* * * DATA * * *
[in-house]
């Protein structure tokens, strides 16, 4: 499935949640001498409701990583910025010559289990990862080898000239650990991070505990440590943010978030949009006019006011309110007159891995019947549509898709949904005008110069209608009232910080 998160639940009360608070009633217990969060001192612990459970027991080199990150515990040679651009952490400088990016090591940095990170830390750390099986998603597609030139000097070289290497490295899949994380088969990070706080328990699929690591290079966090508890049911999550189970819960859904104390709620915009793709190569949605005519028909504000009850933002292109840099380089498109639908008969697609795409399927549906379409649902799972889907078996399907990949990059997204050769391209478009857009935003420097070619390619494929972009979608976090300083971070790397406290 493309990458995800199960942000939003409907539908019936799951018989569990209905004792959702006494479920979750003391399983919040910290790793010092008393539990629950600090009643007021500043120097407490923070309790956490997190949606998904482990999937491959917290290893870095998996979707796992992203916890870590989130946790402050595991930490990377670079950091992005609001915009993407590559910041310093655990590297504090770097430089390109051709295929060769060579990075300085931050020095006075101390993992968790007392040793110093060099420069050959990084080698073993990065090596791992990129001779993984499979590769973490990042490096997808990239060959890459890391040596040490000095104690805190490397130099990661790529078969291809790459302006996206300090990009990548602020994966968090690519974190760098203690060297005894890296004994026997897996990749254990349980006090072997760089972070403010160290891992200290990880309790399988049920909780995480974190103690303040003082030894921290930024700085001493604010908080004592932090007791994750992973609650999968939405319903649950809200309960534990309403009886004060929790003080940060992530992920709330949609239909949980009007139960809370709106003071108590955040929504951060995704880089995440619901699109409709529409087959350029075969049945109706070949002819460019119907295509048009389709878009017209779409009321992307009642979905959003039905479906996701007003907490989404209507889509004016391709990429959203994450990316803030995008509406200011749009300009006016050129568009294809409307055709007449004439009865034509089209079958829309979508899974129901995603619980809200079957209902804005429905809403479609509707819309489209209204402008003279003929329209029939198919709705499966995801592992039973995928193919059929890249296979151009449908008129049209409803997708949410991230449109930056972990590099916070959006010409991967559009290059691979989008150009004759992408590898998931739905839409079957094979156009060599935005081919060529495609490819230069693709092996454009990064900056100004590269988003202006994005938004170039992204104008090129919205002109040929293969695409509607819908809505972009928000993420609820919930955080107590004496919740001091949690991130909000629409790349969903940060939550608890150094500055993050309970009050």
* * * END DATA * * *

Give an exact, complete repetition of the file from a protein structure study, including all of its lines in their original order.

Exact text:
[in-house]
């Protein structure tokens, strides 16, 4: 499935949640001498409701990583910025010559289990990862080898000239650990991070505990440590943010978030949009006019006011309110007159891995019947549509898709949904005008110069209608009232910080 998160639940009360608070009633217990969060001192612990459970027991080199990150515990040679651009952490400088990016090591940095990170830390750390099986998603597609030139000097070289290497490295899949994380088969990070706080328990699929690591290079966090508890049911999550189970819960859904104390709620915009793709190569949605005519028909504000009850933002292109840099380089498109639908008969697609795409399927549906379409649902799972889907078996399907990949990059997204050769391209478009857009935003420097070619390619494929972009979608976090300083971070790397406290 493309990458995800199960942000939003409907539908019936799951018989569990209905004792959702006494479920979750003391399983919040910290790793010092008393539990629950600090009643007021500043120097407490923070309790956490997190949606998904482990999937491959917290290893870095998996979707796992992203916890870590989130946790402050595991930490990377670079950091992005609001915009993407590559910041310093655990590297504090770097430089390109051709295929060769060579990075300085931050020095006075101390993992968790007392040793110093060099420069050959990084080698073993990065090596791992990129001779993984499979590769973490990042490096997808990239060959890459890391040596040490000095104690805190490397130099990661790529078969291809790459302006996206300090990009990548602020994966968090690519974190760098203690060297005894890296004994026997897996990749254990349980006090072997760089972070403010160290891992200290990880309790399988049920909780995480974190103690303040003082030894921290930024700085001493604010908080004592932090007791994750992973609650999968939405319903649950809200309960534990309403009886004060929790003080940060992530992920709330949609239909949980009007139960809370709106003071108590955040929504951060995704880089995440619901699109409709529409087959350029075969049945109706070949002819460019119907295509048009389709878009017209779409009321992307009642979905959003039905479906996701007003907490989404209507889509004016391709990429959203994450990316803030995008509406200011749009300009006016050129568009294809409307055709007449004439009865034509089209079958829309979508899974129901995603619980809200079957209902804005429905809403479609509707819309489209209204402008003279003929329209029939198919709705499966995801592992039973995928193919059929890249296979151009449908008129049209409803997708949410991230449109930056972990590099916070959006010409991967559009290059691979989008150009004759992408590898998931739905839409079957094979156009060599935005081919060529495609490819230069693709092996454009990064900056100004590269988003202006994005938004170039992204104008090129919205002109040929293969695409509607819908809505972009928000993420609820919930955080107590004496919740001091949690991130909000629409790349969903940060939550608890150094500055993050309970009050």